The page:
Yukiko Koga (Assistant Professor, Hunter College) has published an article that reflects a legal anthropologist's approach to legal history. Here is the abstract for "Between the Law: The Unmaking of Empire and Law's Imperial Amnesia" in Law & Social Inquiry 41:2 (2016), 402-34:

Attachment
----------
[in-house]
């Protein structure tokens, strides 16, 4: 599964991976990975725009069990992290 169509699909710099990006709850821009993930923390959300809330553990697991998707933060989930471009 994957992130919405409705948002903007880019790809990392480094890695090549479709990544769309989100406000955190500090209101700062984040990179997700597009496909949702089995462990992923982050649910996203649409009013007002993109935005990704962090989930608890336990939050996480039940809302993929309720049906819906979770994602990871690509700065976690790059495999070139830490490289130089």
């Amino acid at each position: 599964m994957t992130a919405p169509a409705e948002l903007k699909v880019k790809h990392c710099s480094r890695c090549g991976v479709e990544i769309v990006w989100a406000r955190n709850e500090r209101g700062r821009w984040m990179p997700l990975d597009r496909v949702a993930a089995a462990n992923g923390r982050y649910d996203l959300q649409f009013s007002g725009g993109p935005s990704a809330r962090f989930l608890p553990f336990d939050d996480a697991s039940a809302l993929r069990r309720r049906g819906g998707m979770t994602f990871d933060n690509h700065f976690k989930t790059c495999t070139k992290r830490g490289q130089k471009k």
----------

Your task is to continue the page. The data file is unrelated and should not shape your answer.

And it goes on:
Asian victims of Japanese imperialism have filed lawsuits against the Japanese government and corporations since the 1990s, which became prime sites for redress decades after Japan's defeat in World War II. As this ethnography demonstrates, this process paradoxically exposes a legal lacuna within this emergent transnational legal space, with plaintiffs effectively caught between the law, instead of standing before the law. Exploring this absence of law, I map out a post- legal space, created through the erasure of imperial and colonial subjects in the legal framework after empire. Between the law is an optic that makes visible uneven legal terrains that embody temporal and spatial disjuncture, rupture, and asymmetry. The role of law in post-imperial transitions remains underexplored in literatures on transnational law, legal imperialism, postcolonialism, and transitional justice. I demonstrate how, at the intersection of law and economy, post-imperial reckoning is emerging as a new legal frontier, putting at stake law's imperial amnesia.